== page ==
Hanging beneath the motorway bridge which has joined Scotland and England since the 16th century, four screens are reflecting image streams.
This is artist Jon Wallace’s cinematic take on the River Sark running beneath the divide. Next year’s referendum gives it timeliness, but it’s a key work this month because of the Environmental Art Festival Scotland – the first of its kind north of the border – it is part of.
“This festival is all about the future,” says co-producer Jan Hogarth, whose team unveiled a scale model of the huge Star of Caledonia artwork which will dominate the border at Gretna.
“It raises questions about art, politics, the environment and sustainable living. It’s also about having fun.
“The events and activities we have taking place across Dumfries and Galloway are incredibly varied, from performance and dance to music and sculpture.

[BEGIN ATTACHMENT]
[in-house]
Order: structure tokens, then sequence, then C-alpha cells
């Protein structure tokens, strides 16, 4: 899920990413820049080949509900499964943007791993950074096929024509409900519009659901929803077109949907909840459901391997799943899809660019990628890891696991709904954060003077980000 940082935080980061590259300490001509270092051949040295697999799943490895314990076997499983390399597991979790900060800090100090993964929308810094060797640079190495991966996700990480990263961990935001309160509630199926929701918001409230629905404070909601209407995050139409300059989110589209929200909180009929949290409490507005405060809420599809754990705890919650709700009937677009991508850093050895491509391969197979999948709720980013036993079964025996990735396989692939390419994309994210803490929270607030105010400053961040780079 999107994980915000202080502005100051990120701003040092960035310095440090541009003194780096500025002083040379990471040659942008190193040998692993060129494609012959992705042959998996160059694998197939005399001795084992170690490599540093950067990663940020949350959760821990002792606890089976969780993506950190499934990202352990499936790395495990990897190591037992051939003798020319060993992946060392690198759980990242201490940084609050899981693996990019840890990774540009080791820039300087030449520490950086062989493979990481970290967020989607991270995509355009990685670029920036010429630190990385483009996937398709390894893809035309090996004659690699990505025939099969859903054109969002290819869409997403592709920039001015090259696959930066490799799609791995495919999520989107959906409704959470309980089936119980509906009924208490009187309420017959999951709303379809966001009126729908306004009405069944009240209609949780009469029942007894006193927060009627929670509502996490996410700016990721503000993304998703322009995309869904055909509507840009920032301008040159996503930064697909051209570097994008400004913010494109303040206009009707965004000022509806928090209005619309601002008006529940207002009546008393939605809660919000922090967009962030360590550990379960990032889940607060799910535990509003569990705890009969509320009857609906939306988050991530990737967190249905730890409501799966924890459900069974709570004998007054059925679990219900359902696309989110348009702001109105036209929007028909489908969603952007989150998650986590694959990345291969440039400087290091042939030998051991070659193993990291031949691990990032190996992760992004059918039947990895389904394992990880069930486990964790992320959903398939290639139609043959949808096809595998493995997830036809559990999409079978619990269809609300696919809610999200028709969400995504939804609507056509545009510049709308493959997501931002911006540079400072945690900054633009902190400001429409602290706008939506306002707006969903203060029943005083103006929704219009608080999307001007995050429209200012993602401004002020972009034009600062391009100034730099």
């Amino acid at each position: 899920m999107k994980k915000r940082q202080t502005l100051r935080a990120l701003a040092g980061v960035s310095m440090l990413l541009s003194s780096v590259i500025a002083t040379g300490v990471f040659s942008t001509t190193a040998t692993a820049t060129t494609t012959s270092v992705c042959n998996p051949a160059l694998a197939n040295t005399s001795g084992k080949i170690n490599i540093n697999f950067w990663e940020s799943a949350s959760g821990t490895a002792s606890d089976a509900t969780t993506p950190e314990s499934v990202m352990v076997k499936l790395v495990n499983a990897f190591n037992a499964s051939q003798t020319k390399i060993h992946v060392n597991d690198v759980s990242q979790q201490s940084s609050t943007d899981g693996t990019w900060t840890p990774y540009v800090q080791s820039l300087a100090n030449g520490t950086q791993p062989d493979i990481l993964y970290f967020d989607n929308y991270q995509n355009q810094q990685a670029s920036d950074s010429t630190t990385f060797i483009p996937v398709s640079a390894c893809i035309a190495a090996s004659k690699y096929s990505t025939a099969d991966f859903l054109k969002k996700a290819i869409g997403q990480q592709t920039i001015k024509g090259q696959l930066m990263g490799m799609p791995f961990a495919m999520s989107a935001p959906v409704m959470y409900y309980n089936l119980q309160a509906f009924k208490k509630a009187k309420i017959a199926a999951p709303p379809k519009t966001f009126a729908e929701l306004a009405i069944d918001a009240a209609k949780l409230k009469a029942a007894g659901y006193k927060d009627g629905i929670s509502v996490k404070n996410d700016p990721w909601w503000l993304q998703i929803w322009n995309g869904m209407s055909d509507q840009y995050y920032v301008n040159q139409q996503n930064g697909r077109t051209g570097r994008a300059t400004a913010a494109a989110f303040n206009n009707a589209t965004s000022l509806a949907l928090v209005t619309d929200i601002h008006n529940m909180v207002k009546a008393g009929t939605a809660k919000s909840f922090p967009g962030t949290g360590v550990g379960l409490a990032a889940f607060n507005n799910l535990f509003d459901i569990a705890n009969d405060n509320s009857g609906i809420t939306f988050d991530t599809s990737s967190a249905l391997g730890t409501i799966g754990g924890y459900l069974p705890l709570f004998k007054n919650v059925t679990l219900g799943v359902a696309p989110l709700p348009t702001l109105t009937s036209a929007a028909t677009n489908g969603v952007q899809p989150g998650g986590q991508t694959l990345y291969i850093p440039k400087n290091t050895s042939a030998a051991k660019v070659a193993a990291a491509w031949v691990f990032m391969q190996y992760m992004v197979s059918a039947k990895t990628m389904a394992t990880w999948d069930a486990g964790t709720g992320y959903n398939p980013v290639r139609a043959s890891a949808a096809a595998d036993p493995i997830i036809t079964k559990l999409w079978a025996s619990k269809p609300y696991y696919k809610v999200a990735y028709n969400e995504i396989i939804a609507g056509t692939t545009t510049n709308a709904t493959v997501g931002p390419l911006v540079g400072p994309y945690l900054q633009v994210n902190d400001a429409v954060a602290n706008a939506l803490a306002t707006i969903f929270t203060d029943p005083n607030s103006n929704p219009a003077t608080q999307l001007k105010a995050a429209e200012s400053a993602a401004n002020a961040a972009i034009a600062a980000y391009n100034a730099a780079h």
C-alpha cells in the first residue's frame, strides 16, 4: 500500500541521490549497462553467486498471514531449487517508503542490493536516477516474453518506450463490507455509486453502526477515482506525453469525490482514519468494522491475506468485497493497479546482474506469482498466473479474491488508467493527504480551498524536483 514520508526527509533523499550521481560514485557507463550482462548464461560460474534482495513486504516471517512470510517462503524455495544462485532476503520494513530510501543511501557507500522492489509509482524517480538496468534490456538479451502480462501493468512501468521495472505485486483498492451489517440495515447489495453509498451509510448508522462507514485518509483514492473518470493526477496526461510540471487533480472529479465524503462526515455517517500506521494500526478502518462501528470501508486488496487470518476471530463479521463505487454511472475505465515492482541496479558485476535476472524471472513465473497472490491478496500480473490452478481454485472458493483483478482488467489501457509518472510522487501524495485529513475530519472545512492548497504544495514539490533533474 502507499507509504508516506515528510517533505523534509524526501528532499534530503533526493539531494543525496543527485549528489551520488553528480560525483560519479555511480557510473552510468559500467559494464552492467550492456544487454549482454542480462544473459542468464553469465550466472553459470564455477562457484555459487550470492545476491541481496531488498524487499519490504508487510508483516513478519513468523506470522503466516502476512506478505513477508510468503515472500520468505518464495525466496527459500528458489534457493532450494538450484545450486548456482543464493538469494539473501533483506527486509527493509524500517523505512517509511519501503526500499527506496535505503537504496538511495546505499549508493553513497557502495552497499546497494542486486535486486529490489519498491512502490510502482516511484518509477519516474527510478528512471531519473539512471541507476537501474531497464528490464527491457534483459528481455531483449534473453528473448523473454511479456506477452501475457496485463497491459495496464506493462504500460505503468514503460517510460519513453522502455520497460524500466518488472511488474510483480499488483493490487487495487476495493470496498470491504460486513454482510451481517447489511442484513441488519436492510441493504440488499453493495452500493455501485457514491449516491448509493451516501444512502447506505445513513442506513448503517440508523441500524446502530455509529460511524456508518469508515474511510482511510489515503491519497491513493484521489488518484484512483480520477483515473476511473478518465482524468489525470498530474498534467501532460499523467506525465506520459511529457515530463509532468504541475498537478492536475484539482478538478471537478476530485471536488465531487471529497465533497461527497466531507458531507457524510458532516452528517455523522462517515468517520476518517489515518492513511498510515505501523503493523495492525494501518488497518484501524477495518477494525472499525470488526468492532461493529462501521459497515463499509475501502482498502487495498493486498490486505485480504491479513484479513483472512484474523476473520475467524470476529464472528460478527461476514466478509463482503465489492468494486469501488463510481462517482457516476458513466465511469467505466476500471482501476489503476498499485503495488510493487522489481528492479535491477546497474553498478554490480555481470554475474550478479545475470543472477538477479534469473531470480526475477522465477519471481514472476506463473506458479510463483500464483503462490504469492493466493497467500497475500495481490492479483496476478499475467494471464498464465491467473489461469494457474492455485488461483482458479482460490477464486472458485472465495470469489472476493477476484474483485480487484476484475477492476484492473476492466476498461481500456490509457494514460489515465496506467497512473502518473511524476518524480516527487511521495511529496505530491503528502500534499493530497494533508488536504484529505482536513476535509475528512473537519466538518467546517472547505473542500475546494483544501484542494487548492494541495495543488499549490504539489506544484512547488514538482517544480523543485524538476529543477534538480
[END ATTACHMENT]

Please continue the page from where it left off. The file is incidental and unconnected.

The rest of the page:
“It was fantastic to be able to unveil the new scale model of the Star of Caledonia, so people can start to get an idea of what it will look like when complete.
“It’s a really exciting project and this feels like it has taken another step towards becoming a reality.”
The model will pearch at the Stormont Hall, in Gretna Green, until the festival ends on September 2 2013. Read more.
Four star commissions from the Environmental Art Festival Scotland:
Cinema Sark, Gretna:
Artist and filmmaker John Wallace and soil scientist Professor Pete Smith, of the University of Aberdeen, make a large video installation beneath the motorway bridge on the River Sark which marks the border of Scotland and England
The Rise and Fall of the Grey Mare’s Tail, Galloway Forest Park, Grey Mare's Tail – Clatteringshaws:
29-year-old Glasgow-based James Winnett’s gravity powered fountain in a forest beneath a waterfall
Gimme Shelter, Anwoth Old Kirk:
Dutch environmental artists Pat Van Boeckel and Karin Van Der Molen present a multimedia project in the ruins of a church, inviting visitors to see the way we build through new eyes
Glimpse, Barony College, Dumfries:
Scottish artists Donald Urquhart and Will Levi Marshall have made Scotland’s largest watercolour – an installation which cuts a horizontal section of a coniferous plantation, making it “disappear”.
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